In a sense, contemporary libertarianism’s fetishization of reason-giving and -accepting can be read as an absurdly turbocharged model of deliberative democracy — the state of the art in liberal political theory. Hostile to those that see politics as a field of struggle between competing collective interests, deliberative theorists such as Jürgen Habermas and John Rawls have asked how coercive institutions might be justified to the individuals enmeshed in them.

Their answer? Model the conditions under which individuals possessing (capitalist) rationality would pick their preferred forms of social organization — and hold those forms forward as publicly justified. If a reasonable person — perhaps inhabiting Habermas’s “ideal speech situation” or caught behind Rawls’s “veil of ignorance” — should come away thinking a given institution is legitimate, then we should accept them as such. Compromise, they tell us, is what politics is all about — not conflict.

Deliberative social theories are theories of the status quo. They equate the horizons of persuasion with the frontiers of political possibility; they present the balance of forces at any given moment as the natural, inevitable terrain of politics. Such a perspective also obscures forces and structures like racism, class, and gender, which shape and limit lives in profound ways.

The deliberative view is even more myopic when the liberal lens is replaced with a libertarian one — state institutions become the only objects discernible at all.

Unencumbered by the social commitments of contemporary liberalism, libertarianism quickly goes beyond the depoliticized inertia of deliberative theory and actively advocates the dismantling of institutions that are publicly accountable (even in the limited and mediated forms of accountability that characterize actually existing democracy).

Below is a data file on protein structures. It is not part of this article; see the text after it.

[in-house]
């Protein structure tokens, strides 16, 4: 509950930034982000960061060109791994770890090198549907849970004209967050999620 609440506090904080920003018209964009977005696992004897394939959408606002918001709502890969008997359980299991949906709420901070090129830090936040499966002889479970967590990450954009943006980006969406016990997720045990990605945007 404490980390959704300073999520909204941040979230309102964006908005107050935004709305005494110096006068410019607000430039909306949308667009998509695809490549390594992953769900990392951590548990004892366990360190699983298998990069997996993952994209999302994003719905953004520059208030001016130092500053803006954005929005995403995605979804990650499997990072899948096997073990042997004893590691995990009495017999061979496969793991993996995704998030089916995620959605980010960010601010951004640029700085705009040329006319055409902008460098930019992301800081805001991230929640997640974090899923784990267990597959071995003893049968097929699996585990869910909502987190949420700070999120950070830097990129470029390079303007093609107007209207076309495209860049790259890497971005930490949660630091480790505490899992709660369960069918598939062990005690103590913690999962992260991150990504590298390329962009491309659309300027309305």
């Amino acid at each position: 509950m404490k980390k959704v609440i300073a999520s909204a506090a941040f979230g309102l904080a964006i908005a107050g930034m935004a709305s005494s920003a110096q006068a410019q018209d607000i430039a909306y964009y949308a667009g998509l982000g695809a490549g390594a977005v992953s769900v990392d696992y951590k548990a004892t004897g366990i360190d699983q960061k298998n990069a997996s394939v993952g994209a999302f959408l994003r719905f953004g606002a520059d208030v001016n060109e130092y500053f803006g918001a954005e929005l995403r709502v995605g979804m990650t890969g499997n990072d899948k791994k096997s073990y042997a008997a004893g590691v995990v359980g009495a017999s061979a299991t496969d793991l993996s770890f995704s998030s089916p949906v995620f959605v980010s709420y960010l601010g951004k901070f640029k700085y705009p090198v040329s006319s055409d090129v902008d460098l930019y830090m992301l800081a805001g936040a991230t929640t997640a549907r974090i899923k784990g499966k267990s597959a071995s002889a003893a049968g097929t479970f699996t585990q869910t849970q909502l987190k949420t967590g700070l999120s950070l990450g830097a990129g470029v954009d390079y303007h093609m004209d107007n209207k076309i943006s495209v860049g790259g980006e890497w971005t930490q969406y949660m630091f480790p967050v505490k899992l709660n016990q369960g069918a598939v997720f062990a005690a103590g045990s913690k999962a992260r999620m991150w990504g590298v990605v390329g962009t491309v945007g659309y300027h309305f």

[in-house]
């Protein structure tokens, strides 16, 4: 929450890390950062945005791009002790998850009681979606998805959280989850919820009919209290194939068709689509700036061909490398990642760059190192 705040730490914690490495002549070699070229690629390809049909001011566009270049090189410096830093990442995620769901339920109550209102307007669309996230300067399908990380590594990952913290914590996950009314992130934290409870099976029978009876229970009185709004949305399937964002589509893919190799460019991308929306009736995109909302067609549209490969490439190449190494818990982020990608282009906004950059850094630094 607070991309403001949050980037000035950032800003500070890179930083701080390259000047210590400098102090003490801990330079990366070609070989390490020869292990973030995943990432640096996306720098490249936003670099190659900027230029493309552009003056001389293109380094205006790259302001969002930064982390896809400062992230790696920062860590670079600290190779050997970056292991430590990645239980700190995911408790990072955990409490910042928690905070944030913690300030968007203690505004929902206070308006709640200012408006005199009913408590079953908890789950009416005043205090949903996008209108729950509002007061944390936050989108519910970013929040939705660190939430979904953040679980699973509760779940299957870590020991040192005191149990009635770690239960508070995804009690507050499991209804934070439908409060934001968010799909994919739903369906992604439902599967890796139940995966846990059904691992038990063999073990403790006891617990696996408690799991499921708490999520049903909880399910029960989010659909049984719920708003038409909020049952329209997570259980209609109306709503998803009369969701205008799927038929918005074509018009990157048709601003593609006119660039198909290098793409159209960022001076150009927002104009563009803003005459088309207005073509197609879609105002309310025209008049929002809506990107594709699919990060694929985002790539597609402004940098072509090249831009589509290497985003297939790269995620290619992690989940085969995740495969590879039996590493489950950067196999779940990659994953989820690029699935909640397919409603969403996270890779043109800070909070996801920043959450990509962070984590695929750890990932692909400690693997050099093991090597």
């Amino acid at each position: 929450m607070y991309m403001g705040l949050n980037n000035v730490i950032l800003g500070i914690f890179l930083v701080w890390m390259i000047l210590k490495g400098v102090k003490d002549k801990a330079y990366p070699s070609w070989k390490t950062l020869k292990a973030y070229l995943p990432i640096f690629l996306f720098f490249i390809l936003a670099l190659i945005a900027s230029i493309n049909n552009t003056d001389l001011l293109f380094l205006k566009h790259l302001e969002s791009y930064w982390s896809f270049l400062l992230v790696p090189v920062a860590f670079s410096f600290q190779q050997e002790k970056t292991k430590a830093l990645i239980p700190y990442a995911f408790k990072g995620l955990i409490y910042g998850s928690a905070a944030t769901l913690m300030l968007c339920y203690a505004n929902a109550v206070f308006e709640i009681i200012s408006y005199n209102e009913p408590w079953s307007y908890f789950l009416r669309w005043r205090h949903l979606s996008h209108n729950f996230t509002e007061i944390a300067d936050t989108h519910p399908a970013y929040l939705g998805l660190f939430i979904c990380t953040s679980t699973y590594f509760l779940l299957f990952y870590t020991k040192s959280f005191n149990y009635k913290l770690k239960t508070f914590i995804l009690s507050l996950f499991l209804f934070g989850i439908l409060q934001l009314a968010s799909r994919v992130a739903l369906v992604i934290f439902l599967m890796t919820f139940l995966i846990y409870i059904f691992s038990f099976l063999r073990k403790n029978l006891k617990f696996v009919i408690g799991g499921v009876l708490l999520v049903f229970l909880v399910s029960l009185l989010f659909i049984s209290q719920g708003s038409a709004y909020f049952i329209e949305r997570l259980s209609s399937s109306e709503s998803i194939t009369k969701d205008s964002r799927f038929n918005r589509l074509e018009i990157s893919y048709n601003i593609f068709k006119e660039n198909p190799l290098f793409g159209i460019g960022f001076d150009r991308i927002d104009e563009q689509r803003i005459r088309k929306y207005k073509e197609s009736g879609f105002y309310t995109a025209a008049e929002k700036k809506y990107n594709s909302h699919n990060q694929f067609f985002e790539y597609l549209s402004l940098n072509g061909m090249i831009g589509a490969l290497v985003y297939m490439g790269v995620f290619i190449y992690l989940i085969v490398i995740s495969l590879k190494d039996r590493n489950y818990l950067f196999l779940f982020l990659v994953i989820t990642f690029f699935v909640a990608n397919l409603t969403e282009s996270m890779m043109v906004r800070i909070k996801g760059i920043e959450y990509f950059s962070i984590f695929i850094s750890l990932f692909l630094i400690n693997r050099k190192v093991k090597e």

For libertarian theorists, democratic oversight is an immoral abrogation of individual rights. Public power is unjustifiably coercive except in those cases when public violence is needed to enforce private prerogatives: the enforcement of labor contracts, the protection of private property, and the reproduction of capitalist social relations in general.

Far from denouncing coercion, libertarians celebrate it — provided that it is deployed for the benefit of the possessors of property. Libertarianism’s veneer of rational detachment cannot conceal its reactionary results: an expanded sphere of private domination, facilitated by a contracting sphere of public authority and public oversight.

Against Libertarianism

Contemporary liberalism is an exhausted ideology, but libertarianism is a poor alternative.

Where liberalism tends toward technocracy, libertarianism exalts the superior virtue and sagacity of those who believe they know more than the rest of us. Where liberalism expresses ambivalence about subsuming more of the social world under capital’s control, libertarianism equates the rule of property owners with freedom.

Ultimately, libertarianism is a philosophy concerned with the defense of individual property owners and their pursuit of surplus value. Its superficial solidarity with contemporary social liberalism on issues like drug policy or gay marriage cannot conceal its foundational disregard for the poor and the unpropertied.

By elevating capitalist rationality above all other forms of social organizing, and by dismissing the public authority of democratic institutions as provisional and limited at best, libertarians advocate for conservatism, for capitulation to elites, and ultimately for the rejection of political activity. Libertarian political theory is in fact a potent form of anti-politics.

Yet historically, oppressed populations have secured social gains only by challenging power and making demands on capital and the state. When political struggle is removed from the picture, we get a bowdlerized narrative of history that churns out stories about redemption, unity, and leadership. And instead of political antagonism, liberals insist on unity and consensus as the master values of politics: vote for an ever-rightward-tacking Democratic Party, or you abet something much worse.

We should reject liberalism, but the utopianism of libertarian political fantasy is no improvement on it. Politics is conflict — a struggle for power in the pursuit of collective interests. Social transformation is born of contestation. We do not seek to persuade oppressors and exploiters that they must stop doing what they do. We seek to overcome them.